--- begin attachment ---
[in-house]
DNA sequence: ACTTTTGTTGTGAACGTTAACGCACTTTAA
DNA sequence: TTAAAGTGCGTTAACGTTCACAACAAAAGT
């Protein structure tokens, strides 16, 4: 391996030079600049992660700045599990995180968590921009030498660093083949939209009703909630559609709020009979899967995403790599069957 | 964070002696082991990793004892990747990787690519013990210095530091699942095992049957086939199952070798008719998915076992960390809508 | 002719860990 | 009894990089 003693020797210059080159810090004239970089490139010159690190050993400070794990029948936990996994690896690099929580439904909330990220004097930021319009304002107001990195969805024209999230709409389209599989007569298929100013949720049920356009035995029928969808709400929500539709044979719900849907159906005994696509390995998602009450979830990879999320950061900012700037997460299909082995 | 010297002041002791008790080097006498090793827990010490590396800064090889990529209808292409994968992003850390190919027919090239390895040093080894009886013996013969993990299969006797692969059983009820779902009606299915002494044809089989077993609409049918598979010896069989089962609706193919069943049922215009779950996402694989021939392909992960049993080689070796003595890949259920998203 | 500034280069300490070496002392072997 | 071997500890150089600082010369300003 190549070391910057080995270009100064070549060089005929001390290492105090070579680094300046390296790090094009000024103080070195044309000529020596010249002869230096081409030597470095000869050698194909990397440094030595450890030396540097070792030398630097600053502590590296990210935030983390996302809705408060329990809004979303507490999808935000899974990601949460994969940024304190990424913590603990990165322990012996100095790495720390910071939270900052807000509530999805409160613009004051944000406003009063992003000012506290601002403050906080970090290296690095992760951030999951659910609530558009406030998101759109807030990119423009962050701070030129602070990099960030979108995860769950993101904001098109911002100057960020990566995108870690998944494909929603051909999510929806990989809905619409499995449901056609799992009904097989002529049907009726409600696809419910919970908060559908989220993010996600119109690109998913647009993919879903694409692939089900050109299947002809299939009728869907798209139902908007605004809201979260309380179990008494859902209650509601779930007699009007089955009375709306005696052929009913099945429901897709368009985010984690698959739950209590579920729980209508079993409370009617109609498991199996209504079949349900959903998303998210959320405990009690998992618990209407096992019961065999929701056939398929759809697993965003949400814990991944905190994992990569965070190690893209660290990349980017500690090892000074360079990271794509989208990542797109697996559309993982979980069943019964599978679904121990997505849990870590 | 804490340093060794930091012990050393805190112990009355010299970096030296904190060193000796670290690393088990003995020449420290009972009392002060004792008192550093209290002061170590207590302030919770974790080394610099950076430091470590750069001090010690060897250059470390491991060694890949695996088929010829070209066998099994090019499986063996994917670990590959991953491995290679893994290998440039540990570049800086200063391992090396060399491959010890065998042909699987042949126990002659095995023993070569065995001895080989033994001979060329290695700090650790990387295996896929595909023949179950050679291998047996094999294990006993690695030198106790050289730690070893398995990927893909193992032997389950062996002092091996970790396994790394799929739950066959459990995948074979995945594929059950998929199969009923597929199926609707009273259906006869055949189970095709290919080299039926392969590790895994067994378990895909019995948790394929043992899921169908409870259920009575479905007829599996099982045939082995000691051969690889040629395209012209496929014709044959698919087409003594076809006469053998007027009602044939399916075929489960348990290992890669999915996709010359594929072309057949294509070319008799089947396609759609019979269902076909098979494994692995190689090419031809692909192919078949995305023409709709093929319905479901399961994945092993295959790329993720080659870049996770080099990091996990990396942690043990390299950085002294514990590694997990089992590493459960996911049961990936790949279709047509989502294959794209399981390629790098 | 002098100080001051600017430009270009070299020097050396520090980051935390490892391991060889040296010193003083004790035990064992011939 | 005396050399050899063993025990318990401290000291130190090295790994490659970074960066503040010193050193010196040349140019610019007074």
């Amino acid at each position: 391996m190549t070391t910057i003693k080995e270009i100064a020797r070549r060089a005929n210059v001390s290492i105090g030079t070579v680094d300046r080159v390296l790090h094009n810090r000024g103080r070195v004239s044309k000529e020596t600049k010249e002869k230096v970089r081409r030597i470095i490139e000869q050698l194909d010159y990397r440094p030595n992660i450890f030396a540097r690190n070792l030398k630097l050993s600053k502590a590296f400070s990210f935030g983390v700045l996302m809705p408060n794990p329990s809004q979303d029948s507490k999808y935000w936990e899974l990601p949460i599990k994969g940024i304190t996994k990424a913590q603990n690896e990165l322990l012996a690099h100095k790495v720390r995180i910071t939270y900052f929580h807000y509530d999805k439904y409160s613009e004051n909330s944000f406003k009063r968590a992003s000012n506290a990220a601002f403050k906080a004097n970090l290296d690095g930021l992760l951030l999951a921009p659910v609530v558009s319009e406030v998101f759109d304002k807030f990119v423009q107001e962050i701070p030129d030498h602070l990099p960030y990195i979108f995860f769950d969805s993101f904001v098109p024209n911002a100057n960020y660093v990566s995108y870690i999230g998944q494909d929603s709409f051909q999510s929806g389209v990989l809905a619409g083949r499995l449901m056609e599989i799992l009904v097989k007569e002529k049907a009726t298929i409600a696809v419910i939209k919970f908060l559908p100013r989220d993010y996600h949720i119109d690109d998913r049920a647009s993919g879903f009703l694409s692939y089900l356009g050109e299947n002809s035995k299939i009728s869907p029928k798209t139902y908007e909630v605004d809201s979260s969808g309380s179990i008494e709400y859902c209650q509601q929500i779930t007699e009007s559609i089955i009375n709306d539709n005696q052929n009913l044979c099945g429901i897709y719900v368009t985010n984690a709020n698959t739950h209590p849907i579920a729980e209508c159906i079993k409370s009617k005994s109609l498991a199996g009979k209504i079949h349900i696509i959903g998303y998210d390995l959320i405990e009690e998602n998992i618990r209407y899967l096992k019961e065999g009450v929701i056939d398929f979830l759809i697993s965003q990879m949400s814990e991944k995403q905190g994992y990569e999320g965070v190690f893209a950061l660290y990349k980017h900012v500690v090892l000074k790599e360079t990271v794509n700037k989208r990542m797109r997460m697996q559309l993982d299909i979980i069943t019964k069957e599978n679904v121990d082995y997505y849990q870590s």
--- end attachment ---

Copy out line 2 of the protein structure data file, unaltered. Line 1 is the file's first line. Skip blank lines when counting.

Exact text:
DNA sequence: ACTTTTGTTGTGAACGTTAACGCACTTTAA